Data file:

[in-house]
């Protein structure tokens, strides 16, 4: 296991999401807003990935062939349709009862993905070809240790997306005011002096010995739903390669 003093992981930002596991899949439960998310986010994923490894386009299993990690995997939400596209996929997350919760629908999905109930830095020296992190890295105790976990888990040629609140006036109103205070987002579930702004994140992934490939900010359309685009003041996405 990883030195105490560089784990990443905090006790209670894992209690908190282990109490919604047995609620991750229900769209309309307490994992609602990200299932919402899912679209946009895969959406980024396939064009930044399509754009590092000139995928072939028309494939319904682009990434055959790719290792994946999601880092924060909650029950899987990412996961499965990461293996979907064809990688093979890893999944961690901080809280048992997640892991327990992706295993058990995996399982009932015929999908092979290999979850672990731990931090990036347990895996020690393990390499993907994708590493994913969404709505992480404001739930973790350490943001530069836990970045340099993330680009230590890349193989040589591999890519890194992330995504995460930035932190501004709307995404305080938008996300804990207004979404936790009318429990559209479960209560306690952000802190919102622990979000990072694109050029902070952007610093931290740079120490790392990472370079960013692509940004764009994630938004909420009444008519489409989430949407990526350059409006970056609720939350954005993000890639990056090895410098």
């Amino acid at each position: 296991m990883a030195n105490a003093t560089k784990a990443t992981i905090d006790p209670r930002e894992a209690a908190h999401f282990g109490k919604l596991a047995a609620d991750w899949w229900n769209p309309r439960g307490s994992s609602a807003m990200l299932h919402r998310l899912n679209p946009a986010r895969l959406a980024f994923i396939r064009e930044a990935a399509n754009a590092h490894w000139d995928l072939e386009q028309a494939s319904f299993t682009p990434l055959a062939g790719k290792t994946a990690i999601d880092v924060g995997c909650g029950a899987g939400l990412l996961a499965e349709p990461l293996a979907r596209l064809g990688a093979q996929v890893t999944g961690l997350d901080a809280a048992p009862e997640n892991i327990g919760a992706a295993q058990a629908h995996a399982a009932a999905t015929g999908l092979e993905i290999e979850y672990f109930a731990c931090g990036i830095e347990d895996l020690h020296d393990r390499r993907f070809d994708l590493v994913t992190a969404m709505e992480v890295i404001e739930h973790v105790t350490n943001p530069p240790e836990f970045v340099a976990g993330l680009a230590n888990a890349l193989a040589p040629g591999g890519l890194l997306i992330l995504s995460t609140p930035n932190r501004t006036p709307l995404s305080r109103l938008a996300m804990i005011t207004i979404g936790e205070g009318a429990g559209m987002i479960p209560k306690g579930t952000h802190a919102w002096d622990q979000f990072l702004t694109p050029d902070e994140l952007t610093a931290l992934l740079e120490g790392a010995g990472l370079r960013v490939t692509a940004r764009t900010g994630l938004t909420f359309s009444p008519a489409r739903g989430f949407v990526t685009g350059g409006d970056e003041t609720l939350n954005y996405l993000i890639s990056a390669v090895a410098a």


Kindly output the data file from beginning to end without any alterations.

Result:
[in-house]
């Protein structure tokens, strides 16, 4: 296991999401807003990935062939349709009862993905070809240790997306005011002096010995739903390669 003093992981930002596991899949439960998310986010994923490894386009299993990690995997939400596209996929997350919760629908999905109930830095020296992190890295105790976990888990040629609140006036109103205070987002579930702004994140992934490939900010359309685009003041996405 990883030195105490560089784990990443905090006790209670894992209690908190282990109490919604047995609620991750229900769209309309307490994992609602990200299932919402899912679209946009895969959406980024396939064009930044399509754009590092000139995928072939028309494939319904682009990434055959790719290792994946999601880092924060909650029950899987990412996961499965990461293996979907064809990688093979890893999944961690901080809280048992997640892991327990992706295993058990995996399982009932015929999908092979290999979850672990731990931090990036347990895996020690393990390499993907994708590493994913969404709505992480404001739930973790350490943001530069836990970045340099993330680009230590890349193989040589591999890519890194992330995504995460930035932190501004709307995404305080938008996300804990207004979404936790009318429990559209479960209560306690952000802190919102622990979000990072694109050029902070952007610093931290740079120490790392990472370079960013692509940004764009994630938004909420009444008519489409989430949407990526350059409006970056609720939350954005993000890639990056090895410098």
């Amino acid at each position: 296991m990883a030195n105490a003093t560089k784990a990443t992981i905090d006790p209670r930002e894992a209690a908190h999401f282990g109490k919604l596991a047995a609620d991750w899949w229900n769209p309309r439960g307490s994992s609602a807003m990200l299932h919402r998310l899912n679209p946009a986010r895969l959406a980024f994923i396939r064009e930044a990935a399509n754009a590092h490894w000139d995928l072939e386009q028309a494939s319904f299993t682009p990434l055959a062939g790719k290792t994946a990690i999601d880092v924060g995997c909650g029950a899987g939400l990412l996961a499965e349709p990461l293996a979907r596209l064809g990688a093979q996929v890893t999944g961690l997350d901080a809280a048992p009862e997640n892991i327990g919760a992706a295993q058990a629908h995996a399982a009932a999905t015929g999908l092979e993905i290999e979850y672990f109930a731990c931090g990036i830095e347990d895996l020690h020296d393990r390499r993907f070809d994708l590493v994913t992190a969404m709505e992480v890295i404001e739930h973790v105790t350490n943001p530069p240790e836990f970045v340099a976990g993330l680009a230590n888990a890349l193989a040589p040629g591999g890519l890194l997306i992330l995504s995460t609140p930035n932190r501004t006036p709307l995404s305080r109103l938008a996300m804990i005011t207004i979404g936790e205070g009318a429990g559209m987002i479960p209560k306690g579930t952000h802190a919102w002096d622990q979000f990072l702004t694109p050029d902070e994140l952007t610093a931290l992934l740079e120490g790392a010995g990472l370079r960013v490939t692509a940004r764009t900010g994630l938004t909420f359309s009444p008519a489409r739903g989430f949407v990526t685009g350059g409006d970056e003041t609720l939350n954005y996405l993000i890639s990056a390669v090895a410098a």